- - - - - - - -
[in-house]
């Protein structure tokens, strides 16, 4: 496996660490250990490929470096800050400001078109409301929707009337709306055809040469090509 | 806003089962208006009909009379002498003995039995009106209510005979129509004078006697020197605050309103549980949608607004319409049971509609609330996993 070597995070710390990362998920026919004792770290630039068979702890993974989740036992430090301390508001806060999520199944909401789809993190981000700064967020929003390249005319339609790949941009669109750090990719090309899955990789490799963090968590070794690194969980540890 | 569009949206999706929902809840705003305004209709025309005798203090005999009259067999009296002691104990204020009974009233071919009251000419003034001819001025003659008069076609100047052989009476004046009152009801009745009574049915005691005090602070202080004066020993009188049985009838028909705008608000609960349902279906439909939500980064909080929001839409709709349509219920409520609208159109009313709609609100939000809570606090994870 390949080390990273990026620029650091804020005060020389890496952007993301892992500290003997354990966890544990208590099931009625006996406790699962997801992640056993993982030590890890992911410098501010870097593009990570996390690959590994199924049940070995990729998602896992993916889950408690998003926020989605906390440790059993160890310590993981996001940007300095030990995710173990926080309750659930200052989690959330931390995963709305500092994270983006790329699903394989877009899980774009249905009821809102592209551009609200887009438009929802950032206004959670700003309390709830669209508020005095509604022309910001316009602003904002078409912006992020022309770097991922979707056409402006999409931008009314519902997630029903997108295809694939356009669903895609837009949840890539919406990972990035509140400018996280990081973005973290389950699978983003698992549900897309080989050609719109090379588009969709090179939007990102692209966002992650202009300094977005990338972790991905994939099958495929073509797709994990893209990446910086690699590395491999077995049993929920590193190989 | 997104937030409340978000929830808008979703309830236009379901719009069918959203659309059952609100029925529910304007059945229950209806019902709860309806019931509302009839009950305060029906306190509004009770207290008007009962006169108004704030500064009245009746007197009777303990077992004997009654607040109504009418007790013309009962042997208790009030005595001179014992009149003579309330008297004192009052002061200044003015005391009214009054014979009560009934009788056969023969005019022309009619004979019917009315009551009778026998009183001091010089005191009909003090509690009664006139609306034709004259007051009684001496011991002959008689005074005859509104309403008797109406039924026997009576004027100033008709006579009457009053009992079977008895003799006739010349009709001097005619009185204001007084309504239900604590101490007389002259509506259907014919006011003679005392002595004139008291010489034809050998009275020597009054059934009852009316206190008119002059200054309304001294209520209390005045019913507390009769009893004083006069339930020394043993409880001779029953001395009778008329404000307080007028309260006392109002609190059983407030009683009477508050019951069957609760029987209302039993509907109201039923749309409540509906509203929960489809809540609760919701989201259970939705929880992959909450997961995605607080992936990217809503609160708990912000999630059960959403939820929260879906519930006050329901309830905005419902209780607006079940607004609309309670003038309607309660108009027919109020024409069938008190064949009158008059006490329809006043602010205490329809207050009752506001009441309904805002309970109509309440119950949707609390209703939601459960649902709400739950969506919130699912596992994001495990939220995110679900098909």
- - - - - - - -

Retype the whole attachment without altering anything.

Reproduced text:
[in-house]
């Protein structure tokens, strides 16, 4: 496996660490250990490929470096800050400001078109409301929707009337709306055809040469090509 | 806003089962208006009909009379002498003995039995009106209510005979129509004078006697020197605050309103549980949608607004319409049971509609609330996993 070597995070710390990362998920026919004792770290630039068979702890993974989740036992430090301390508001806060999520199944909401789809993190981000700064967020929003390249005319339609790949941009669109750090990719090309899955990789490799963090968590070794690194969980540890 | 569009949206999706929902809840705003305004209709025309005798203090005999009259067999009296002691104990204020009974009233071919009251000419003034001819001025003659008069076609100047052989009476004046009152009801009745009574049915005691005090602070202080004066020993009188049985009838028909705008608000609960349902279906439909939500980064909080929001839409709709349509219920409520609208159109009313709609609100939000809570606090994870 390949080390990273990026620029650091804020005060020389890496952007993301892992500290003997354990966890544990208590099931009625006996406790699962997801992640056993993982030590890890992911410098501010870097593009990570996390690959590994199924049940070995990729998602896992993916889950408690998003926020989605906390440790059993160890310590993981996001940007300095030990995710173990926080309750659930200052989690959330931390995963709305500092994270983006790329699903394989877009899980774009249905009821809102592209551009609200887009438009929802950032206004959670700003309390709830669209508020005095509604022309910001316009602003904002078409912006992020022309770097991922979707056409402006999409931008009314519902997630029903997108295809694939356009669903895609837009949840890539919406990972990035509140400018996280990081973005973290389950699978983003698992549900897309080989050609719109090379588009969709090179939007990102692209966002992650202009300094977005990338972790991905994939099958495929073509797709994990893209990446910086690699590395491999077995049993929920590193190989 | 997104937030409340978000929830808008979703309830236009379901719009069918959203659309059952609100029925529910304007059945229950209806019902709860309806019931509302009839009950305060029906306190509004009770207290008007009962006169108004704030500064009245009746007197009777303990077992004997009654607040109504009418007790013309009962042997208790009030005595001179014992009149003579309330008297004192009052002061200044003015005391009214009054014979009560009934009788056969023969005019022309009619004979019917009315009551009778026998009183001091010089005191009909003090509690009664006139609306034709004259007051009684001496011991002959008689005074005859509104309403008797109406039924026997009576004027100033008709006579009457009053009992079977008895003799006739010349009709001097005619009185204001007084309504239900604590101490007389002259509506259907014919006011003679005392002595004139008291010489034809050998009275020597009054059934009852009316206190008119002059200054309304001294209520209390005045019913507390009769009893004083006069339930020394043993409880001779029953001395009778008329404000307080007028309260006392109002609190059983407030009683009477508050019951069957609760029987209302039993509907109201039923749309409540509906509203929960489809809540609760919701989201259970939705929880992959909450997961995605607080992936990217809503609160708990912000999630059960959403939820929260879906519930006050329901309830905005419902209780607006079940607004609309309670003038309607309660108009027919109020024409069938008190064949009158008059006490329809006043602010205490329809207050009752506001009441309904805002309970109509309440119950949707609390209703939601459960649902709400739950969506919130699912596992994001495990939220995110679900098909």